The Iraqi parliament has failed to set a new date for the upcoming legislative elections, Iraqi media sources reported yesterday.
Media sources quoted Members of the Parliament (MPs) as saying that yesterday's session was devoted to a secret ballot on holding the elections on either 12 May, the date that was announced by the Prime Minister Haider Al-Abadi, or in early December 2018.
During the session, Kurds and Shiites MPs both stressed the importance of holding elections on time, while Sunnis argued that it should be delayed.
Of the 260 MPs in attendance, 149 suggested a secret vote on the matter, but Shiite MPs objected, arguing it was illegal.
Parliament speaker Salim Al-Jabouri, a Sunni, decided at the end of yesterday's session to postpone the voting session to next Saturday, after the "secret voting to delay the elections failed."
In response, the United States said it strongly supports holding the Iraqi elections on the scheduled date of 12 May, warning that postponing it would set a "dangerous precedent."
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"The US government strongly supports holding the Iraqi national elections in May 2018 in line with the Iraqi constitution," a statement by the US Embassy in Baghdad read.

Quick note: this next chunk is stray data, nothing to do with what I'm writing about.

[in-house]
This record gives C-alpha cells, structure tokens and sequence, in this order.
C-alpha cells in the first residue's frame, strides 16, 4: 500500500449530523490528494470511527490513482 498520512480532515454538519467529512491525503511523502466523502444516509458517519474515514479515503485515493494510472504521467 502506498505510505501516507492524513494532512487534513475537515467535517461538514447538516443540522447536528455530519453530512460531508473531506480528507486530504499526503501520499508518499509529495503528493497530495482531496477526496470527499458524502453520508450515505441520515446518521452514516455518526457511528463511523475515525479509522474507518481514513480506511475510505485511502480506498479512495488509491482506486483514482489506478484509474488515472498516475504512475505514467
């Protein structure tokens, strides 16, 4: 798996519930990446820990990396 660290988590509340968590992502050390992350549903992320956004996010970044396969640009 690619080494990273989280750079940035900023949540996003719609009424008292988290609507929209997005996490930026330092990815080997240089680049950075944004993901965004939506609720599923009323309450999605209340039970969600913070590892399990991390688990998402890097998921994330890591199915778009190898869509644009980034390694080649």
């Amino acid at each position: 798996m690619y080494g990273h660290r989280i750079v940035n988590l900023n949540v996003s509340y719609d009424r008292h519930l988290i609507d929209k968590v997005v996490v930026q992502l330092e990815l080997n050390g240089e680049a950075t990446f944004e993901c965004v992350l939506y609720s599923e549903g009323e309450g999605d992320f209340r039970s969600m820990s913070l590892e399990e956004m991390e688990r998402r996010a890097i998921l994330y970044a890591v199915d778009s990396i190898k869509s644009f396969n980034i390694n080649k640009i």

"Postponing the elections would set a dangerous precedent, undermining the constitution and damaging Iraq's long-term democratic development," the embassy warned.
The statement pointed out that the US is helping Iraq to "ensure that all Iraqi voices are heard and counted, including the approximately 2.6 million Iraqis who remain displaced from their homes in the liberated areas."
"A US agency for international development will train local observers for the elections and supply the Independent High Electoral Commission in Iraq with six international advisors that specialize in elections," the US government noted.